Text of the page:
Welcome Guest!
In order to take advantage of all the great features that Waterloo Region Connected has to offer, including participating in the lively discussions below, you're going to have to register. The good news is that it'll take less than a minute and you can get started enjoying Waterloo Region's best online community right away.
or Create an Account




Thread Rating:
  • 1 Vote(s) - 5 Average
  • 1
  • 2
  • 3
  • 4
  • 5
Cycling in Waterloo Region
(02-06-2018, 02:24 PM)ijmorlan Wrote:
(02-06-2018, 02:02 PM)Canard Wrote: The No Parking signs currently in place are temporary.

I’m also not surprised to see roll curbs considering we couldn’t even figure out how to properly separate A TRAIN from the road in a similar manner.

The signs are still wrong, but OK, I’ll wait to see the permanent signage.

The train roll curb would be OK if the train was allowed to just bulldoze any obstructions out of the way  Smile

Somehow I suspect their operating rules won’t allow that.

Some of the signs are permanent.  And in fact, the entire segment will be signed no parking.  CoK bylaw has stated unequivocally that they will never ticket a vehicle parked in a bike lane unless there is a no parking sign.  Why our city continually refuses to enforce the bylaws we're expected to live by is a continual source of frustration for me, and a strong incentive to ignore any laws which are inconvenient to me.
Reply


(02-06-2018, 03:06 PM)danbrotherston Wrote:
(02-06-2018, 02:24 PM)ijmorlan Wrote: The signs are still wrong, but OK, I’ll wait to see the permanent signage.

The train roll curb would be OK if the train was allowed to just bulldoze any obstructions out of the way  Smile

Somehow I suspect their operating rules won’t allow that.

Some of the signs are permanent.  And in fact, the entire segment will be signed no parking.  CoK bylaw has stated unequivocally that they will never ticket a vehicle parked in a bike lane unless there is a no parking sign.  Why our city continually refuses to enforce the bylaws we're expected to live by is a continual source of frustration for me, and a strong incentive to ignore any laws which are inconvenient to me.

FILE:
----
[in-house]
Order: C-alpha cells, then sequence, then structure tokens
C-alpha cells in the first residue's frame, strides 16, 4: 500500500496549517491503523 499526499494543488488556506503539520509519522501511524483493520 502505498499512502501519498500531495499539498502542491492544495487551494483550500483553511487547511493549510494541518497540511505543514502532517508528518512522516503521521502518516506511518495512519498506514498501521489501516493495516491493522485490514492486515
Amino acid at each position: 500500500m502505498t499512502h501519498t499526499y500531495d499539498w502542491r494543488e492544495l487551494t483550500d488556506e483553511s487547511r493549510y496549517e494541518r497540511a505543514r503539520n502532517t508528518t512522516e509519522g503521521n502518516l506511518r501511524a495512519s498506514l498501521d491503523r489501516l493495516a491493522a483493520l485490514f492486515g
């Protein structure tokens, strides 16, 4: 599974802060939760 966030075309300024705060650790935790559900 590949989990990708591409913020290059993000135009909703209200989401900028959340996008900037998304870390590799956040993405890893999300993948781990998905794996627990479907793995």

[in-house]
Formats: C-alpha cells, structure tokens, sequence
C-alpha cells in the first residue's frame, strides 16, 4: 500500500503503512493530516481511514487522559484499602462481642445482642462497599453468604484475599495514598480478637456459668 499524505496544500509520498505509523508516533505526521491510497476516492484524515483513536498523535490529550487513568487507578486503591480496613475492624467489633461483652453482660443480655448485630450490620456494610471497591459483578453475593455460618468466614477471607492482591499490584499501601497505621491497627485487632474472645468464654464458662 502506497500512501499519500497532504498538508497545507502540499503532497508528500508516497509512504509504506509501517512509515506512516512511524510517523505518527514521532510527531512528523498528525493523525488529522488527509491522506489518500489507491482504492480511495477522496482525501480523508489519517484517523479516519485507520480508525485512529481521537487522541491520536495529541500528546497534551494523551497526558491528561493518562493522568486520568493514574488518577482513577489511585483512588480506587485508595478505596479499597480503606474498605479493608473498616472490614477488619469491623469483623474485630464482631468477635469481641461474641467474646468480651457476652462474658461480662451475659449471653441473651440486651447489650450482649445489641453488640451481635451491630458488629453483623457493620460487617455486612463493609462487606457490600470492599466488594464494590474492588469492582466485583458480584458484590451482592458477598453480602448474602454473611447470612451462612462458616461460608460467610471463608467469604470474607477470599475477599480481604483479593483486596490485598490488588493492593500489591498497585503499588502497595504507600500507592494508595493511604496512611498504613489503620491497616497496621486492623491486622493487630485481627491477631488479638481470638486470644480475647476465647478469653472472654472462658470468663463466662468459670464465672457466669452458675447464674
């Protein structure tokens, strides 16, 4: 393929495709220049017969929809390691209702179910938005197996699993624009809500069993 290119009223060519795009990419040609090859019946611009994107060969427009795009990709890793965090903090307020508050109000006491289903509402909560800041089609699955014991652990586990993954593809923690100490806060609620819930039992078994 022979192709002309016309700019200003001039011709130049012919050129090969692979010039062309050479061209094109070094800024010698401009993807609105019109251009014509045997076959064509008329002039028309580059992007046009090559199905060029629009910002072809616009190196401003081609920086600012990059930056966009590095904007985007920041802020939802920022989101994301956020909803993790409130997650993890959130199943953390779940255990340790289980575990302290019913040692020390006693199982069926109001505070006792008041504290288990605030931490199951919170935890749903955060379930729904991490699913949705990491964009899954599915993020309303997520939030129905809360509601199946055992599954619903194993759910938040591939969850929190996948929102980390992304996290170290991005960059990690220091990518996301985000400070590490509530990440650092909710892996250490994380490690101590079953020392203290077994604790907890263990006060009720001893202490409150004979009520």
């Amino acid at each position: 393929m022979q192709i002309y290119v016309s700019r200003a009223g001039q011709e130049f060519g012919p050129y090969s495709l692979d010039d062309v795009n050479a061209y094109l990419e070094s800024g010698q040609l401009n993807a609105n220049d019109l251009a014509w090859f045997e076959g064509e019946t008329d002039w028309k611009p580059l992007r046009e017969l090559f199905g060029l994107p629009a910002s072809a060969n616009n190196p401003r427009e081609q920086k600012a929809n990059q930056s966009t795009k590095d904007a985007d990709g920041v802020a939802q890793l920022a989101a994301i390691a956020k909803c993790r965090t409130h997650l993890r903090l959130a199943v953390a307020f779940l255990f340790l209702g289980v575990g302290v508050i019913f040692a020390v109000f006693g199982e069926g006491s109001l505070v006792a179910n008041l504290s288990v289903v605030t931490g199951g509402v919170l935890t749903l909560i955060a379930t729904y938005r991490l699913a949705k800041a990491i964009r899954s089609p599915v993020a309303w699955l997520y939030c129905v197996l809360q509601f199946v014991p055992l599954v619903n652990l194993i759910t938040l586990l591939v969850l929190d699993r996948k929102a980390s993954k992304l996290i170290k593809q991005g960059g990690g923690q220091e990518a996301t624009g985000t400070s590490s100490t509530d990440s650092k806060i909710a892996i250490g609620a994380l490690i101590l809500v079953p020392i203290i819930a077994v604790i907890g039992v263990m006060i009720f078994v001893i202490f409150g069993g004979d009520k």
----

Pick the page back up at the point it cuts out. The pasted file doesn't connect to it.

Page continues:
Well, they should at least be no stopping, not no parking. It’s really not OK for somebody to pull over even for a second into the bicycle lane, given that they are supposedly segregated (even though they really aren’t). Agreed about the bylaw enforcement: either enforce or repeal.
Reply
(02-06-2018, 05:13 PM)ijmorlan Wrote:
(02-06-2018, 03:06 PM)danbrotherston Wrote: Some of the signs are permanent.  And in fact, the entire segment will be signed no parking.  CoK bylaw has stated unequivocally that they will never ticket a vehicle parked in a bike lane unless there is a no parking sign.  Why our city continually refuses to enforce the bylaws we're expected to live by is a continual source of frustration for me, and a strong incentive to ignore any laws which are inconvenient to me.

Well, they should at least be no stopping, not no parking. It’s really not OK for somebody to pull over even for a second into the bicycle lane, given that they are supposedly segregated (even though they really aren’t). Agreed about the bylaw enforcement: either enforce or repeal.

*shrugs*...I agree entirely...bylaw seems to be...at best...confused...on the issue of bike lanes.
Reply
Per communication from Waterloo City Council, the segregated bike lanes in UpTown will be completed in spring 2018, at which point parking will no longer be permitted, so expect them to continue plowing&allowing when it comes to parking in the bike lanes.
Reply
(02-07-2018, 01:41 PM)Viewfromthe42 Wrote: Per communication from Waterloo City Council, the segregated bike lanes in UpTown will be completed in spring 2018, at which point parking will no longer be permitted, so expect them to continue plowing&allowing when it comes to parking in the bike lanes.